Modulus and Argument of Complex Exponential

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Theorem

Let $z \in \C$ be a complex number.

Let $\hointr a {a + 2 \pi}$ be a half open interval of length $2 \pi$.

Let $r \in \hointr 0 {+\infty}$ and $\theta \in \hointr a {a + 2 \pi}$.


Then:

$r = \cmod z$ and $\theta = \map \arg z$

if and only if:

$z = r e^{i \theta}$

where:

$\cmod z$ denotes the modulus of $z$
$\map \arg z$ denotes the argument of $z$
$x \mapsto e^x$ is the complex exponential function.


If $z = 0$ or $r = 0$, then $\theta$ may be any number in $\hointr a {a + 2 \pi}$.


Proof

Necessary condition

Let $r = \cmod z$.

If $z = 0$, we have:

$z = 0e^{i \theta} = re^{i \theta}$

Suppose $z \ne 0$ and $\theta = \map \arg z$.

By definition of argument, the following two equations hold:

$(1): \quad \dfrac {\map \Re z} r = \cos \theta$
$(2): \quad \dfrac {\map \Im z} r = \sin \theta$

where:

$\map \Re z$ denotes the real part of $z$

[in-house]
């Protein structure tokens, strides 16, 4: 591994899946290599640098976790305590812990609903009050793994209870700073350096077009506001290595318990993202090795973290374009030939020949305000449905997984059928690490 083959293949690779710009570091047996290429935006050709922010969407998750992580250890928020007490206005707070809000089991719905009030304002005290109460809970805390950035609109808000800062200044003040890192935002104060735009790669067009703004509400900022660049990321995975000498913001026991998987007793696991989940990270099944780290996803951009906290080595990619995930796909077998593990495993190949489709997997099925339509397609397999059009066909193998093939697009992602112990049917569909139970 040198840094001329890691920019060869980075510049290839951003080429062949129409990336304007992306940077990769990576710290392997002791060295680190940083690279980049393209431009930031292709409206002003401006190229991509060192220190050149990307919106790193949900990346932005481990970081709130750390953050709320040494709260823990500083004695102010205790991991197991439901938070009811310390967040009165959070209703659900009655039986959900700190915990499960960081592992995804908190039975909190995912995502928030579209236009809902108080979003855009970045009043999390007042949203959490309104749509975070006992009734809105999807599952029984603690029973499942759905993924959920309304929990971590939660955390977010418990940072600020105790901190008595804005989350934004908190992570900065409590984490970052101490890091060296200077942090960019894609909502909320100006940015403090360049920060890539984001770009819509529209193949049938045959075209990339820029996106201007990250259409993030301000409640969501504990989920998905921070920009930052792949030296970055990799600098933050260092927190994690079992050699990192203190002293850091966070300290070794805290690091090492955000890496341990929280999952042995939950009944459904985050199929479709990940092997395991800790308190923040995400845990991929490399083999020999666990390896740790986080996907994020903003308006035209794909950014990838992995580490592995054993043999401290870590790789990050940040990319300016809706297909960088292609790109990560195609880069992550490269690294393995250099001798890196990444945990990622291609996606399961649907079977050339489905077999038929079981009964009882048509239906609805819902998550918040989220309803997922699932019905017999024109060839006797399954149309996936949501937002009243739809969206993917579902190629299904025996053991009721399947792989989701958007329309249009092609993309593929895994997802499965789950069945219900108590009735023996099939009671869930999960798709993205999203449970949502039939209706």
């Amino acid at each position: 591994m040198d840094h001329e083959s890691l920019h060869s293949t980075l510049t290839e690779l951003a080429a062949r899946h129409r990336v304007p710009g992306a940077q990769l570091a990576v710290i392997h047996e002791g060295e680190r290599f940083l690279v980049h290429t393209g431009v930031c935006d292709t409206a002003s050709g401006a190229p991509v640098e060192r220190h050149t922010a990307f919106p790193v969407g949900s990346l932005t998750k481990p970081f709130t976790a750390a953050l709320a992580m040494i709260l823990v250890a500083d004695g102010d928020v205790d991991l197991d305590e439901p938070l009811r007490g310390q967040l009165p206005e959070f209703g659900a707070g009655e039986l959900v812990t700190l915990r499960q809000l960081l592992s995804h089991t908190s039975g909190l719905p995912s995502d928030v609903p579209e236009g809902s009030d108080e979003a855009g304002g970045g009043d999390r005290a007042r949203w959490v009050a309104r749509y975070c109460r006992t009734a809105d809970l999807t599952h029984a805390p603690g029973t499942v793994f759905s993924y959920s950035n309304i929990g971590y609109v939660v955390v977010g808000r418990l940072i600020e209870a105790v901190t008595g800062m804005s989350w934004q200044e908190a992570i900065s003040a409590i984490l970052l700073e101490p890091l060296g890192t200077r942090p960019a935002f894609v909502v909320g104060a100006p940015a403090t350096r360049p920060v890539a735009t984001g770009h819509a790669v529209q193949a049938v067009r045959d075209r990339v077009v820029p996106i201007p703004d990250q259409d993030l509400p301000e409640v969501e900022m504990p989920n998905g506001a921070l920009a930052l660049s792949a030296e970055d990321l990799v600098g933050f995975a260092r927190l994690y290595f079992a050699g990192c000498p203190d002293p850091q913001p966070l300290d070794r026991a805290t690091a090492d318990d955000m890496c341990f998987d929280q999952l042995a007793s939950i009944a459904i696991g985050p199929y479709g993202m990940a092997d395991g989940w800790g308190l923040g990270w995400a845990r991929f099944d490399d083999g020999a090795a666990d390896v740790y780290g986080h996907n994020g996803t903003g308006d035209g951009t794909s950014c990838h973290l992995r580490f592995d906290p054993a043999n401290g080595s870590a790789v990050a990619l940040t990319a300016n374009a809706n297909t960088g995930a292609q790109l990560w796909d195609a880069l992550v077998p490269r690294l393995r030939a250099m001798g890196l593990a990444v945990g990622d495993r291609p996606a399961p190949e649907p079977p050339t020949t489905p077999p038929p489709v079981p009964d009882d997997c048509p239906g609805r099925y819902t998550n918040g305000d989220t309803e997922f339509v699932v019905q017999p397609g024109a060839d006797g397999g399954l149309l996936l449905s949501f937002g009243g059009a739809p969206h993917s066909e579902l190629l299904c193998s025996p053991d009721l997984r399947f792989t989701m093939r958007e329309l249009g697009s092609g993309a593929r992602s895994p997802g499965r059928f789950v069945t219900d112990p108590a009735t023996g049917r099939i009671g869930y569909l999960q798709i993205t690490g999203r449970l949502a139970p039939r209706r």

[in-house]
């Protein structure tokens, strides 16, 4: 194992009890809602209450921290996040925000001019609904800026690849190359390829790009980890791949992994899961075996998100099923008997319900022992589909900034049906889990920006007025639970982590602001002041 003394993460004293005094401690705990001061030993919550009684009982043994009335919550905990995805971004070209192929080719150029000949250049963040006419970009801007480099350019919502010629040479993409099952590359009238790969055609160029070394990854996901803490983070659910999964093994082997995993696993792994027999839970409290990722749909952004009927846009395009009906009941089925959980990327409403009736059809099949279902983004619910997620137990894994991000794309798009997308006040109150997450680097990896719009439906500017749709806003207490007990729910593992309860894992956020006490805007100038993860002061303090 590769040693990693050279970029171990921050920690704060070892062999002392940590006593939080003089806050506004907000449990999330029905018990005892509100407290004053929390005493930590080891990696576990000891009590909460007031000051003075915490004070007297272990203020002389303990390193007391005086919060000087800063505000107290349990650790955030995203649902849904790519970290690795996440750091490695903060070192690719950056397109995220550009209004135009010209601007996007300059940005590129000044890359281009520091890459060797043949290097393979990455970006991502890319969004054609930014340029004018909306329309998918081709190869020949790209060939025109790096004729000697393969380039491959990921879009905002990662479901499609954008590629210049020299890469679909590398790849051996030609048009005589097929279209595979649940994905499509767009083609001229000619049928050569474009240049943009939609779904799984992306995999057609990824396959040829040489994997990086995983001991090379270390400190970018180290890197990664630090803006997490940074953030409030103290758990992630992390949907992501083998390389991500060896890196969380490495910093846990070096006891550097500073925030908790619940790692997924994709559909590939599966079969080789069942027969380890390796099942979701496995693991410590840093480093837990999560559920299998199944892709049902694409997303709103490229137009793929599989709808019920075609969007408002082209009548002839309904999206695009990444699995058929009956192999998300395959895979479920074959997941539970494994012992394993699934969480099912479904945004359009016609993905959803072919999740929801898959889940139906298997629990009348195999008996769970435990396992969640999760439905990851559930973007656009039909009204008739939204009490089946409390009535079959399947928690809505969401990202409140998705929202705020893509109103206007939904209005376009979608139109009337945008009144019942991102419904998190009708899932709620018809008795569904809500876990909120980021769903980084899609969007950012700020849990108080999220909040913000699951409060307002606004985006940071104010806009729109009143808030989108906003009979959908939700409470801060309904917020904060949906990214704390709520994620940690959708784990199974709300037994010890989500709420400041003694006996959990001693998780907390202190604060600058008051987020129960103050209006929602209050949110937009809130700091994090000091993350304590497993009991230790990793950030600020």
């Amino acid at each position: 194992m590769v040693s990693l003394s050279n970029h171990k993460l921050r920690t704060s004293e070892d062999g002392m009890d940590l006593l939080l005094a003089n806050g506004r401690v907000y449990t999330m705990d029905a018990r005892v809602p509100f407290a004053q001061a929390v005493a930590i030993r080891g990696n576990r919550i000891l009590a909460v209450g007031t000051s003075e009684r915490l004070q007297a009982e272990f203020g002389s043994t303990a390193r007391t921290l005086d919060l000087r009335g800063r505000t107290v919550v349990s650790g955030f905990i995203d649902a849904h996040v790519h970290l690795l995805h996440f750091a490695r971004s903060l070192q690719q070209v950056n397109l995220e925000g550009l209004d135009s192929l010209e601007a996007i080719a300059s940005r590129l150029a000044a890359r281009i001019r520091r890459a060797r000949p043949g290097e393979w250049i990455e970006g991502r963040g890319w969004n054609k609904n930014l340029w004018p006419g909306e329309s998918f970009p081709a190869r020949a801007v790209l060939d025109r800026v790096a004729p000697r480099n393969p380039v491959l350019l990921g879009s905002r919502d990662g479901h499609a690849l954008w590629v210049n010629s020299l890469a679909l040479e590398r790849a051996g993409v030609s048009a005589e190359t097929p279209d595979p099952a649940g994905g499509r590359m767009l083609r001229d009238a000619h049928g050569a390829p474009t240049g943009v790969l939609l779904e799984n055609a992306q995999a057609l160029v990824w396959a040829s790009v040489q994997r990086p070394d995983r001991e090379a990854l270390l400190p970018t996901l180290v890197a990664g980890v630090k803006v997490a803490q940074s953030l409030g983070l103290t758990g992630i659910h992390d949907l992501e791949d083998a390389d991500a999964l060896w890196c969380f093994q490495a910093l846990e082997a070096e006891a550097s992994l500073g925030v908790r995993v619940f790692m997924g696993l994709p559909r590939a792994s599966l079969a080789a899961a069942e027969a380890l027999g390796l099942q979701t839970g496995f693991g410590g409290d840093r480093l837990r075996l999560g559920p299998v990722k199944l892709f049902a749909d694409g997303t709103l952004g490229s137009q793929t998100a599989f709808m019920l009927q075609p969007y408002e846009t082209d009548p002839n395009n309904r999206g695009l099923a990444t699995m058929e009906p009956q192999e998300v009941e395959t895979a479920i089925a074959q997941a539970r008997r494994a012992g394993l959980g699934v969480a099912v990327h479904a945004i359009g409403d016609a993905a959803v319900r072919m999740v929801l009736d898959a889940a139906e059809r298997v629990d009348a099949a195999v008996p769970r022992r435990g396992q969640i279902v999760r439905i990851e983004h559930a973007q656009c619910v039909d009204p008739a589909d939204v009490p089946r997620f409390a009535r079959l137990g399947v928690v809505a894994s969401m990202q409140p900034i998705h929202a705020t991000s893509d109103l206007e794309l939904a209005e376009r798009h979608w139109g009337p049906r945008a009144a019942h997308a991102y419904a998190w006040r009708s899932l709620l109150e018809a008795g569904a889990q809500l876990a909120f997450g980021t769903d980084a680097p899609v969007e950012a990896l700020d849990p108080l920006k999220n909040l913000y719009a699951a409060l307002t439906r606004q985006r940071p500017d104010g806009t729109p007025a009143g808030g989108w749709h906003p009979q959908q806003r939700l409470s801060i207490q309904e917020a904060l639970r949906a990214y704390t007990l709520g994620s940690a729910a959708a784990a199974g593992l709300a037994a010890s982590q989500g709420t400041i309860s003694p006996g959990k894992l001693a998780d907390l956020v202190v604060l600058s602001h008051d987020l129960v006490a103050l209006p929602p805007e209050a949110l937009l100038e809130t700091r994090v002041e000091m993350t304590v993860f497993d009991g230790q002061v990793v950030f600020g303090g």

$\map \Im z$ denotes the imaginary part of $z$.

Then:

\(\displaystyle z\) \(=\) \(\displaystyle \map \Re z + i \map \Im z\) Definition of Complex Number
\(\displaystyle \) \(=\) \(\displaystyle r \cos \theta + i r \sin \theta\) from $(1)$ and $(2)$
\(\displaystyle \) \(=\) \(\displaystyle r \paren {\cos \theta + i \sin \theta}\)
\(\displaystyle \) \(=\) \(\displaystyle re^{i \theta}\) Euler's Formula

$\Box$


Sufficient condition

Let $z = re^{i \theta}$.

From the equations above, we find:

$\map \Re {re^{i \theta} } = r \cos \theta$
$\map \Im {re^{i \theta} } = r \sin \theta$

Then:

\(\displaystyle \cmod {r e^{i \theta} }\) \(=\) \(\displaystyle \sqrt {\paren {r \cos \theta}^2 + \paren {r \sin \theta}^2}\) Definition of Modulus of Complex Number
\(\displaystyle \) \(=\) \(\displaystyle r \sqrt {\cos^2 \theta + \sin^2 \theta}\) as $r \ge 0$
\(\displaystyle \) \(=\) \(\displaystyle r\) Sum of Squares of Sine and Cosine

If $r \ne 0$, we find $\map \arg {r e^{i \theta} }$ by solving the two equations by definition of argument:

$(1): \quad \dfrac {r \cos \theta} r = \map \cos {\map \arg {r e^{i \theta} } }$
$(2): \quad \dfrac {r \sin \theta} r = \map \sin {\map \arg {r e^{i \theta} } }$

We find:

$\map \arg {r e^{i \theta} } = \theta$

$\blacksquare$


Sources